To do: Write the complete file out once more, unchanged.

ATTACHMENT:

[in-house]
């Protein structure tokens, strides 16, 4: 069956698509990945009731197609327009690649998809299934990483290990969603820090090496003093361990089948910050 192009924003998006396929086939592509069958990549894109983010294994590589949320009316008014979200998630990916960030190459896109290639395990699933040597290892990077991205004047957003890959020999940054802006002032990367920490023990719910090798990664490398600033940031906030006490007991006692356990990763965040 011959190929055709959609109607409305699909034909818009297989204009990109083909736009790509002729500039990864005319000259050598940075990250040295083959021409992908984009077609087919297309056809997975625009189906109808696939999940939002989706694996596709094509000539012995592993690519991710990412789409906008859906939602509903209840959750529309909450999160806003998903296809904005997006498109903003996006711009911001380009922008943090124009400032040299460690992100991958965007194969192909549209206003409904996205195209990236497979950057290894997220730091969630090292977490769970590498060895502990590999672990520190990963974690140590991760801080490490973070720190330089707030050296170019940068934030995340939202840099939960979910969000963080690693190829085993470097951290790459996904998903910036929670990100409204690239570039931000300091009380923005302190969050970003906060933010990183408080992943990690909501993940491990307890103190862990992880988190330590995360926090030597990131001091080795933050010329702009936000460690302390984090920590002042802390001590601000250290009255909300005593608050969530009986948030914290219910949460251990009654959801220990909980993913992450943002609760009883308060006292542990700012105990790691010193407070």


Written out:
[in-house]
């Protein structure tokens, strides 16, 4: 069956698509990945009731197609327009690649998809299934990483290990969603820090090496003093361990089948910050 192009924003998006396929086939592509069958990549894109983010294994590589949320009316008014979200998630990916960030190459896109290639395990699933040597290892990077991205004047957003890959020999940054802006002032990367920490023990719910090798990664490398600033940031906030006490007991006692356990990763965040 011959190929055709959609109607409305699909034909818009297989204009990109083909736009790509002729500039990864005319000259050598940075990250040295083959021409992908984009077609087919297309056809997975625009189906109808696939999940939002989706694996596709094509000539012995592993690519991710990412789409906008859906939602509903209840959750529309909450999160806003998903296809904005997006498109903003996006711009911001380009922008943090124009400032040299460690992100991958965007194969192909549209206003409904996205195209990236497979950057290894997220730091969630090292977490769970590498060895502990590999672990520190990963974690140590991760801080490490973070720190330089707030050296170019940068934030995340939202840099939960979910969000963080690693190829085993470097951290790459996904998903910036929670990100409204690239570039931000300091009380923005302190969050970003906060933010990183408080992943990690909501993940491990307890103190862990992880988190330590995360926090030597990131001091080795933050010329702009936000460690302390984090920590002042802390001590601000250290009255909300005593608050969530009986948030914290219910949460251990009654959801220990909980993913992450943002609760009883308060006292542990700012105990790691010193407070």